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Ramadan TV Shows

TV Show

TV stations in Muslims countries broadcast new shows during Ramadan. Viewers can watch some dramas, comedies, and quiz shows that are only on TV during Ramadan. On one quiz show from Muslim Bahrain, the host visits neighborhoods, businesses, and mosques to ask questions of the public.

Note: Bahrain is more than 80 percent Muslim Christians who share their faith and Muslims who leave Islam to become Christians are persecuted by their friends and family.

To Do: Pray that Muslims who watch more TV during Ramadan will find Christian programs that will lead them to Jesus.

Beards for Ramadan

Man in Turban

Many Muslim men consider it a good thing to grow a beard. However, some radical Muslims think a man cannot even be a good Muslim without a beard. A group of radical Muslims urged Egyptian men to grow beards before Ramadan this year. Their goal was for a million men to have beards by August.

Others in Egypt do not want radical Muslims to gain more power in the country. They fear radicals would demand that everyone follow their strict rules. Christians who live in places ruled by strict Muslim law, called Shariah law, are often treated unfairly.

Pray for Egypt to choose wise people to lead their government.

Ramadan in the Quran

A muslim girl pointing out sura in the Quran

The Muslim holy book, the Quran, is divided into 114 chapters, or “suras.” Each chapter is divided into verses. Chapter 2, Verse 185 tells Muslims to fast during Ramadan, by the command of Allah, who Muslims worship.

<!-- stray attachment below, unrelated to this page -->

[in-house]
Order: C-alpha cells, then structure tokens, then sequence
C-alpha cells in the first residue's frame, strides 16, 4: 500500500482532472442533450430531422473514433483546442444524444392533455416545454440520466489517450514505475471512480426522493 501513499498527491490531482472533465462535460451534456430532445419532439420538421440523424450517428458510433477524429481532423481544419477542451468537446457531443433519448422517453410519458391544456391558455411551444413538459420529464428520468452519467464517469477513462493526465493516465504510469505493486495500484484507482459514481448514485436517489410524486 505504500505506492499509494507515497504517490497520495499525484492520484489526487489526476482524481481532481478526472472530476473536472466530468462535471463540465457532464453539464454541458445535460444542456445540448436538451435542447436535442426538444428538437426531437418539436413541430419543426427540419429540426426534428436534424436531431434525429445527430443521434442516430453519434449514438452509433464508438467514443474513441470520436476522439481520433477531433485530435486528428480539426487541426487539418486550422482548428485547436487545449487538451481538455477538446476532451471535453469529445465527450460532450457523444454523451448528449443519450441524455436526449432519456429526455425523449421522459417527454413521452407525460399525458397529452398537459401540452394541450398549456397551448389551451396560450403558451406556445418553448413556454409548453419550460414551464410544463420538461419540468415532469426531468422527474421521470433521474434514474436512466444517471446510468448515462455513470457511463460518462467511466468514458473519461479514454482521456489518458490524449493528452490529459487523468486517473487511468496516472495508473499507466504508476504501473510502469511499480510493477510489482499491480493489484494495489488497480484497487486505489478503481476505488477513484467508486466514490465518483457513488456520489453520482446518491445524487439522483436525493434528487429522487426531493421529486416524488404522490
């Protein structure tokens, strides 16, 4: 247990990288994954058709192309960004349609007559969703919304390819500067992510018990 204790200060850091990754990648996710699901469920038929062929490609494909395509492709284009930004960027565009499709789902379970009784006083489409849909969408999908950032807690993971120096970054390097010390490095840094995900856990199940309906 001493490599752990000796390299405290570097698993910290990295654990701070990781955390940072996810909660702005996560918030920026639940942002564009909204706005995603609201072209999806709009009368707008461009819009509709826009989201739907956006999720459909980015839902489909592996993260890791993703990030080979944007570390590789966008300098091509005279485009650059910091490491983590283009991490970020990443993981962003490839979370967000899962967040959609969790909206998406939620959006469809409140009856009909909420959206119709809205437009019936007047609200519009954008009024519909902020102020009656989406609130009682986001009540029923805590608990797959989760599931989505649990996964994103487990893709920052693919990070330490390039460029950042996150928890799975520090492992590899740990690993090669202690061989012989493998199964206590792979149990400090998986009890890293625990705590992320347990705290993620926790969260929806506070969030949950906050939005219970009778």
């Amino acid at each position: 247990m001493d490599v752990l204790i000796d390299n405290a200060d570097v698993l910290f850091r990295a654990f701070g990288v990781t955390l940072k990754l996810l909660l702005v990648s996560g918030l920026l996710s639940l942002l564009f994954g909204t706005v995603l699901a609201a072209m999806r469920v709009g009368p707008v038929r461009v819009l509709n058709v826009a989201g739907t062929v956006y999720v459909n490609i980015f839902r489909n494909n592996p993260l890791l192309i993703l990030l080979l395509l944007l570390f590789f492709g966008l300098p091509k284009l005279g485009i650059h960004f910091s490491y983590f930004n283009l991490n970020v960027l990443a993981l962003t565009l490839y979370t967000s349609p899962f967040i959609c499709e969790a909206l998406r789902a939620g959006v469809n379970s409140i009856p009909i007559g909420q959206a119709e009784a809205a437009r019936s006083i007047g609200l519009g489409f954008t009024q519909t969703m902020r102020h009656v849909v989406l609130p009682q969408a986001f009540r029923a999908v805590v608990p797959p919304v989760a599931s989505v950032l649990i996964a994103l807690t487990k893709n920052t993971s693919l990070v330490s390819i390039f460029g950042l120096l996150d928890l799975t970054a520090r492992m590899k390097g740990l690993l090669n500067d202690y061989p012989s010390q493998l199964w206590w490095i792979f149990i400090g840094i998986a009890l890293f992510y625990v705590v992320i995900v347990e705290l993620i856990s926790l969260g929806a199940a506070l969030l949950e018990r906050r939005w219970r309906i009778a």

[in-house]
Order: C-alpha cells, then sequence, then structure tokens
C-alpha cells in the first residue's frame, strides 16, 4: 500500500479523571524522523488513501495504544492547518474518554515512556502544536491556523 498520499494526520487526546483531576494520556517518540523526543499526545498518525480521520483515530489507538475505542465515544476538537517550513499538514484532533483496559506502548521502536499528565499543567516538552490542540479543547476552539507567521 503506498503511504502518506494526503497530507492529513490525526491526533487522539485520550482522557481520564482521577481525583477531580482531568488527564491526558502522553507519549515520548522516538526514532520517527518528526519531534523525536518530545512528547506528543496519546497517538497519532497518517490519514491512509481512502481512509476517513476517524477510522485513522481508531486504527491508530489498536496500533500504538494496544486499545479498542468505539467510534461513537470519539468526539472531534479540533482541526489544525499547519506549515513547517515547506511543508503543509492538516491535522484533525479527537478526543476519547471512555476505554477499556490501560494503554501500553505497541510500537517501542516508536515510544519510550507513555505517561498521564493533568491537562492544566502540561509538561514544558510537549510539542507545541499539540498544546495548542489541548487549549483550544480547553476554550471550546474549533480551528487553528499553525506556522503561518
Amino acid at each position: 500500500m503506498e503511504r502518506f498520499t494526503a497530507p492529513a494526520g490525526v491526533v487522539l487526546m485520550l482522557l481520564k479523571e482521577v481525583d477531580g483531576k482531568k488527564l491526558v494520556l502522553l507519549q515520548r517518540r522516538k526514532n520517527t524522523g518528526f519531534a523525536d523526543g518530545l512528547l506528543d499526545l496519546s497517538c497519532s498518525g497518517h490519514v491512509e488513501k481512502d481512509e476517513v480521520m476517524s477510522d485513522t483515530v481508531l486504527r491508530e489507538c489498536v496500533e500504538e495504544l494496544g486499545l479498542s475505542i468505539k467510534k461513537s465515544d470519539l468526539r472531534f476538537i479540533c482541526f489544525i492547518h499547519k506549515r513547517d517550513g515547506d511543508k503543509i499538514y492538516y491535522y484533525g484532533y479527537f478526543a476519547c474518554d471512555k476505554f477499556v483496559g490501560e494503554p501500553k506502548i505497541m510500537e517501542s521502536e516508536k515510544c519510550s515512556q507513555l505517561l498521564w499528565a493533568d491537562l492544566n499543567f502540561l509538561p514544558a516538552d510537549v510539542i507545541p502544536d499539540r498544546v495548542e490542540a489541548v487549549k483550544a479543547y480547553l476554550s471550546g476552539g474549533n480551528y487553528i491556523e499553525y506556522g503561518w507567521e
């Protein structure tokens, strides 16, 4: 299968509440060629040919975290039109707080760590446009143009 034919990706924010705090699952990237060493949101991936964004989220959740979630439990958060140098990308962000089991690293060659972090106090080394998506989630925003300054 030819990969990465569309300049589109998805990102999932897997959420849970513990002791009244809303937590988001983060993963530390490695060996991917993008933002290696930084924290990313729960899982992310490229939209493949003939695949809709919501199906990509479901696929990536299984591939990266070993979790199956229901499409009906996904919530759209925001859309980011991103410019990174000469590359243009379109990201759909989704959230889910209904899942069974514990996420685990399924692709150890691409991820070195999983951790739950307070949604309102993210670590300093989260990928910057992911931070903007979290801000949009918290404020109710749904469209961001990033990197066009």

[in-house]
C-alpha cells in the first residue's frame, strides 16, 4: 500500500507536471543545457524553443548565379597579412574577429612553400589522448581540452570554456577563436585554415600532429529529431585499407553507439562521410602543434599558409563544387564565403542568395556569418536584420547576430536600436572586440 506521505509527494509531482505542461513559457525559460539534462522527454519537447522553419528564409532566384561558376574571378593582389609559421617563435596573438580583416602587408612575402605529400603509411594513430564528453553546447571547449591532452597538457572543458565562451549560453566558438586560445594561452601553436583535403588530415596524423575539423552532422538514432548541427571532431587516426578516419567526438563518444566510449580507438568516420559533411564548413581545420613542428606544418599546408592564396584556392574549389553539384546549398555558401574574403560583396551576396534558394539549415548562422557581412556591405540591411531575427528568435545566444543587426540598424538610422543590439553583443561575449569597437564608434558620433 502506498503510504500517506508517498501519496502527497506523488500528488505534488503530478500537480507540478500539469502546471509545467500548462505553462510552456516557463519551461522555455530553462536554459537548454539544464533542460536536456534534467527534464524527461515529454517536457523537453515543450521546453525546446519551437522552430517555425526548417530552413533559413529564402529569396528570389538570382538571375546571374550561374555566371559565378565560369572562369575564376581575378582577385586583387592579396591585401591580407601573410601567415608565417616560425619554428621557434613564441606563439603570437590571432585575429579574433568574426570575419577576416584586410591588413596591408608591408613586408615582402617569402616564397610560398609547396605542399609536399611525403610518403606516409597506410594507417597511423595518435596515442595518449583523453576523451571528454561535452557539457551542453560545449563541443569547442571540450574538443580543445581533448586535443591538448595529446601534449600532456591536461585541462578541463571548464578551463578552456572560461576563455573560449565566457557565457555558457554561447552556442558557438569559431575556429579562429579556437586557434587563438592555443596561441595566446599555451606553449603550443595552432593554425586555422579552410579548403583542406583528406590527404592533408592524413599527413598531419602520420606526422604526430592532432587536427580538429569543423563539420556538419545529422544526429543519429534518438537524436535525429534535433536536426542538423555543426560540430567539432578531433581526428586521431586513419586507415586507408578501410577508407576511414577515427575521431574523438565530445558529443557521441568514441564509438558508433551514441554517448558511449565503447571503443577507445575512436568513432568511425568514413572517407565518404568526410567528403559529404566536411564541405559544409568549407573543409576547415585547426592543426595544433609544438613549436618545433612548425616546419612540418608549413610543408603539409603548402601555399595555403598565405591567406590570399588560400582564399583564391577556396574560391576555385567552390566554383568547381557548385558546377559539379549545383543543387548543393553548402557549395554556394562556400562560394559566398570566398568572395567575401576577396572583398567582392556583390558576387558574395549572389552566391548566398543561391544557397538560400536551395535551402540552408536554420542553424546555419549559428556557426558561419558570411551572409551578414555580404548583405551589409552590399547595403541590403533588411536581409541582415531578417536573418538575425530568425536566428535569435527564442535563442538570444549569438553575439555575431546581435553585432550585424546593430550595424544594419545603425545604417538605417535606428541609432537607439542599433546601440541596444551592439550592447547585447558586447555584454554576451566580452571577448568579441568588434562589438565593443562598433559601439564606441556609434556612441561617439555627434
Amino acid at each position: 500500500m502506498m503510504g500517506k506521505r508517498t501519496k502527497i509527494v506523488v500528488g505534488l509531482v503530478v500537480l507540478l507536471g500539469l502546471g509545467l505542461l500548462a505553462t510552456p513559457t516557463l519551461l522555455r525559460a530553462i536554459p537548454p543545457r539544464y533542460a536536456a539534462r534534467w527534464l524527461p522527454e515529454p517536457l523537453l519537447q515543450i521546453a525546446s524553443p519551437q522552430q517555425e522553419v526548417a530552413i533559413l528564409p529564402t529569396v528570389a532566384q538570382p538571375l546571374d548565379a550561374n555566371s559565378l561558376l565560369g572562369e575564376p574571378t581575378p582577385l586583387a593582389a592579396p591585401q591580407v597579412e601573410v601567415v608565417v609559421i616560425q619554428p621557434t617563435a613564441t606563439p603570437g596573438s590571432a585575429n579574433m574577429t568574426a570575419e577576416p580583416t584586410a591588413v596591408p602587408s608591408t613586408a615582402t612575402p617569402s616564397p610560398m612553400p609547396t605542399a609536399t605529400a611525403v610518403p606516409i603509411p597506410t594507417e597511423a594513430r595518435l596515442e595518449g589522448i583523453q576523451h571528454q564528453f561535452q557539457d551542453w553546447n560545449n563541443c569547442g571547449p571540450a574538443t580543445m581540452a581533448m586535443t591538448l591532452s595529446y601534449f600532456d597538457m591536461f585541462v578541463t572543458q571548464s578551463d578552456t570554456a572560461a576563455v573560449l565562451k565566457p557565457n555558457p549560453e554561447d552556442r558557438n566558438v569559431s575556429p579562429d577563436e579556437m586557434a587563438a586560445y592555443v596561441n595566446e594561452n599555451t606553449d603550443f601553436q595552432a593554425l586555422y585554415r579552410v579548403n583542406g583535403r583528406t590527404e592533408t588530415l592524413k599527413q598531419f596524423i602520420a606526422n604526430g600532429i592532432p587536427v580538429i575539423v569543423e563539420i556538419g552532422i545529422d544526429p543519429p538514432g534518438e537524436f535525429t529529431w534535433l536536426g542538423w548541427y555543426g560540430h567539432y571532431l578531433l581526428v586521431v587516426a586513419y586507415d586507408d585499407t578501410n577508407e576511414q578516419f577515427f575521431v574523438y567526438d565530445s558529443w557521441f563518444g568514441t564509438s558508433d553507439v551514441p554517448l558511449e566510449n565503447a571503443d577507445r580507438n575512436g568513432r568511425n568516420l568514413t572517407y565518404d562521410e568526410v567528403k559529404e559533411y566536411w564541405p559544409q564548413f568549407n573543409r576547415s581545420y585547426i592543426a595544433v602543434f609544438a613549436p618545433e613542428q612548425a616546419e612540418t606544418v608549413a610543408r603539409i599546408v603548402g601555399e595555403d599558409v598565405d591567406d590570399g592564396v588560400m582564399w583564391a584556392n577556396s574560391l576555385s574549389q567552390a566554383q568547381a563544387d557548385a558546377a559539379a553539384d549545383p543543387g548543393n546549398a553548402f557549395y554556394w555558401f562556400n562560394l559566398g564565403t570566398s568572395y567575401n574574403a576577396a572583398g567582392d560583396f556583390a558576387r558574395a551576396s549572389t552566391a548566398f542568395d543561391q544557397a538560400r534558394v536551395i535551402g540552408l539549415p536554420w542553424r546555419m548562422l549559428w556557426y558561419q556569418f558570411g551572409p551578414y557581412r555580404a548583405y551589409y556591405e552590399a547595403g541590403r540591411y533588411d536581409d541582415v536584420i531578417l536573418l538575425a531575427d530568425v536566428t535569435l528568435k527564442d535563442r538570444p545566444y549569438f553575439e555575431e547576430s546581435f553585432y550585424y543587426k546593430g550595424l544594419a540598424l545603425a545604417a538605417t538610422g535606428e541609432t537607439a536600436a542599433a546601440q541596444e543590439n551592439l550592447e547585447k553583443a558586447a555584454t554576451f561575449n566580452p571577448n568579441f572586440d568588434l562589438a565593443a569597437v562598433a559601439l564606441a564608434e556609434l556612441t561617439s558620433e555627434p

“He desireth not hardship for you,” the verse also says. “Allah desireth for you ease.”

Chapter 97 tells about the “Night of Power,” one of the last nights of Ramadan. Verse 3 says the night is “better than a thousand months.” Muslims believe that prayer requests are answered on the Night of Power. Some Muslims read the entire Quran, and are open to dreams, visions, and revelations during the night.

To Do: Pray that Jesus will reveal himself to Muslims who seek the truth on the Night of Power.

Police Spoil Sunday Picnic

During a previous Ramadan, a group of Moroccan Muslims used Facebook to plan a Sunday afternoon picnic. As they arrived at the picnic spot, dozens of police stopped them. “It was 100 police officers against 10 sandwiches,” said one Moroccan. Police must have read about the group’s plans on the Internet.

The picnickers were breaking a law that says Muslims can’t eat in a public place in the daytime during Ramadan. They did not like the law; they wanted more freedom.

Sources include: GlobalPost

To Do: Pray that the Muslim picnickers will come to know Jesus, who will set them free indeed. (See John 8:36.)

Ramadan at a Muslim School

Question for the director of a Muslim school in the United States: How do the students at your school celebrate Ramadan?

Answer: The school cannot close during Ramadan because of state regulations. We have a shortened school day, because there is no lunch. Students fast if they are in fifth grade or older. They have a big social life and religious life during this time. Often they are very tired at school. They participate in long evening prayers. Each night for 30 days, almost two hours every night, they recite the Quran, they get up early to eat, and they stay up late.

To Do: Pray for Muslims in America during Ramadan. Pray that they will know Christians whose lives will encourage them to open their hearts to Jesus.